Market supporters have consistently emphasized that markets make it so that selfinterested or even greedy individuals can only help themselves by serving their fellow men and women. This channeling of self-interest away from predation and toward profit seeking explains why market economies tend to be materially prosperous. Yet if markets only succeed in providing a wealth of goods and services at the cost of turning people into myopic hedonists, then it might very well be reasonable to despise them. The moral meanings of markets, however, are not suspect. This article offers a critique of the traditional defenses of the morality of markets and explains how markets depend on and promote virtue.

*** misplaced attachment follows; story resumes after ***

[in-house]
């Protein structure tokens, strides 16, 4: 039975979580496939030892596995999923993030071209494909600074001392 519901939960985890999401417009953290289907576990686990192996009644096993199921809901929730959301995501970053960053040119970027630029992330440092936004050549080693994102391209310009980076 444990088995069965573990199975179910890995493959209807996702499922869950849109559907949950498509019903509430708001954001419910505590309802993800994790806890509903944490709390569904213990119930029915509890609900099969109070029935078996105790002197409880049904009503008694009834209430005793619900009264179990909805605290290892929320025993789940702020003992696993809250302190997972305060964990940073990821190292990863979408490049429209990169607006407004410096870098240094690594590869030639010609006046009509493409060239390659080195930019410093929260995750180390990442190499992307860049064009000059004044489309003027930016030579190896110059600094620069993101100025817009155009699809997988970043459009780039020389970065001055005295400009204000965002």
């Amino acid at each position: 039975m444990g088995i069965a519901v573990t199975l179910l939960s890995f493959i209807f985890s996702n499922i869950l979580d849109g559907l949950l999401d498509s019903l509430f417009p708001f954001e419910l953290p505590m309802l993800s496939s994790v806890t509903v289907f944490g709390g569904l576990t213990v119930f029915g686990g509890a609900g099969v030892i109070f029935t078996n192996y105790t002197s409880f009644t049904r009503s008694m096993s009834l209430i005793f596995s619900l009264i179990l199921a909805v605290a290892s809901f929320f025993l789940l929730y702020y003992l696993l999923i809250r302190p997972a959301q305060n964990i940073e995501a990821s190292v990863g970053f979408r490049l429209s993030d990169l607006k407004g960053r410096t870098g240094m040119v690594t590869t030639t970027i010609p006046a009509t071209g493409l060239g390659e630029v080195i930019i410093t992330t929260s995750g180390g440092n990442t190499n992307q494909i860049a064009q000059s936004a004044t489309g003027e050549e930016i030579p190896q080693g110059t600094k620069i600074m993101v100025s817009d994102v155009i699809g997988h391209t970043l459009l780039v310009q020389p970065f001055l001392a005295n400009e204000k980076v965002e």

Ryan Langrill and Virgil Henry Storr, "The Moral Meanings of Markets," Journal of Markets & Morality 15, no. 2 (Fall 2012): 347-362